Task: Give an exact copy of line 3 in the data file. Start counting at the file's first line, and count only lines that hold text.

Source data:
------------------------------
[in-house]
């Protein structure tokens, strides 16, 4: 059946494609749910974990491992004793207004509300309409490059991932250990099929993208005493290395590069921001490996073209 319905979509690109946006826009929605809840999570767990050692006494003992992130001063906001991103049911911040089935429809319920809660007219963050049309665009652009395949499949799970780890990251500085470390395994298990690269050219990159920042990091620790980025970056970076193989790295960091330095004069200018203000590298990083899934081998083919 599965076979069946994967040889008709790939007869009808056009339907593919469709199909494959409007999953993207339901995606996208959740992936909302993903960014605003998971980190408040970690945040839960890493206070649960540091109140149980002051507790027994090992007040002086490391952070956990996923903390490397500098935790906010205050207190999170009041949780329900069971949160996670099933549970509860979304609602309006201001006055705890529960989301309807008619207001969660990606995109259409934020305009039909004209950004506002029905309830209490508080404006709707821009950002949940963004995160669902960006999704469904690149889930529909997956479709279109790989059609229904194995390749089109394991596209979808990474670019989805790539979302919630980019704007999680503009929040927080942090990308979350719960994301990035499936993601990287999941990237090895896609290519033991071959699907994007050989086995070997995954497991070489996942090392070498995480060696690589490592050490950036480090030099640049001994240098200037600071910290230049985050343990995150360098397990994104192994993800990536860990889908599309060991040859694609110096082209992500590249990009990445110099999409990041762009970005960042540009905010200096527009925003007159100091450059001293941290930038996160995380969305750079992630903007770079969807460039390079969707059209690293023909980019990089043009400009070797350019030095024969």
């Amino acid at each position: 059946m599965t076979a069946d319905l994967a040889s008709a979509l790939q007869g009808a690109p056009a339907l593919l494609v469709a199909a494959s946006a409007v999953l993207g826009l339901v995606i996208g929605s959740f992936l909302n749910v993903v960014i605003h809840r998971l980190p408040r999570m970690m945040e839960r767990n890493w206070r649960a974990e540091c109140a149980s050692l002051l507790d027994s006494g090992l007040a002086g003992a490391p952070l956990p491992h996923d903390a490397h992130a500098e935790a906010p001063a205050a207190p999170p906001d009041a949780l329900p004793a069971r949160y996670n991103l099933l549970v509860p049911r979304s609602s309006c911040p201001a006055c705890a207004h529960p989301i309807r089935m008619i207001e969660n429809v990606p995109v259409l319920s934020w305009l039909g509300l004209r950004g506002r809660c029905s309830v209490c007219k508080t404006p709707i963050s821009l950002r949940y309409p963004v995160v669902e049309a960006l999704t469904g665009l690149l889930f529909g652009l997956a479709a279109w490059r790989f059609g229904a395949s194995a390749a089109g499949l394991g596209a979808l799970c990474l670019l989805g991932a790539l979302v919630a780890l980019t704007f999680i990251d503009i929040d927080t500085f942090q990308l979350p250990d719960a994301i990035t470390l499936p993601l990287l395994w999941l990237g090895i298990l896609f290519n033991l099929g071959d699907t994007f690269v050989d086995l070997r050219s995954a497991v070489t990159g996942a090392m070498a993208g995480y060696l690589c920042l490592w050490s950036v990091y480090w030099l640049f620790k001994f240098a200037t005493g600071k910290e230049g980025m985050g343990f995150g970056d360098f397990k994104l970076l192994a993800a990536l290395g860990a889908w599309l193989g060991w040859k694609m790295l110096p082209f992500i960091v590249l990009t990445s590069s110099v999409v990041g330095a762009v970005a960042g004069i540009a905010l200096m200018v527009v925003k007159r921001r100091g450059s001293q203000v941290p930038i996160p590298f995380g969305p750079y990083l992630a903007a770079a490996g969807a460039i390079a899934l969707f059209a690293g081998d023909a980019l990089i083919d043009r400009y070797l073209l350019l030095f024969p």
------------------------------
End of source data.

């Amino acid at each position: 059946m599965t076979a069946d319905l994967a040889s008709a979509l790939q007869g009808a690109p056009a339907l593919l494609v469709a199909a494959s946006a409007v999953l993207g826009l339901v995606i996208g929605s959740f992936l909302n749910v993903v960014i605003h809840r998971l980190p408040r999570m970690m945040e839960r767990n890493w206070r649960a974990e540091c109140a149980s050692l002051l507790d027994s006494g090992l007040a002086g003992a490391p952070l956990p491992h996923d903390a490397h992130a500098e935790a906010p001063a205050a207190p999170p906001d009041a949780l329900p004793a069971r949160y996670n991103l099933l549970v509860p049911r979304s609602s309006c911040p201001a006055c705890a207004h529960p989301i309807r089935m008619i207001e969660n429809v990606p995109v259409l319920s934020w305009l039909g509300l004209r950004g506002r809660c029905s309830v209490c007219k508080t404006p709707i963050s821009l950002r949940y309409p963004v995160v669902e049309a960006l999704t469904g665009l690149l889930f529909g652009l997956a479709a279109w490059r790989f059609g229904a395949s194995a390749a089109g499949l394991g596209a979808l799970c990474l670019l989805g991932a790539l979302v919630a780890l980019t704007f999680i990251d503009i929040d927080t500085f942090q990308l979350p250990d719960a994301i990035t470390l499936p993601l990287l395994w999941l990237g090895i298990l896609f290519n033991l099929g071959d699907t994007f690269v050989d086995l070997r050219s995954a497991v070489t990159g996942a090392m070498a993208g995480y060696l690589c920042l490592w050490s950036v990091y480090w030099l640049f620790k001994f240098a200037t005493g600071k910290e230049g980025m985050g343990f995150g970056d360098f397990k994104l970076l192994a993800a990536l290395g860990a889908w599309l193989g060991w040859k694609m790295l110096p082209f992500i960091v590249l990009t990445s590069s110099v999409v990041g330095a762009v970005a960042g004069i540009a905010l200096m200018v527009v925003k007159r921001r100091g450059s001293q203000v941290p930038i996160p590298f995380g969305p750079y990083l992630a903007a770079a490996g969807a460039i390079a899934l969707f059209a690293g081998d023909a980019l990089i083919d043009r400009y070797l073209l350019l030095f024969p």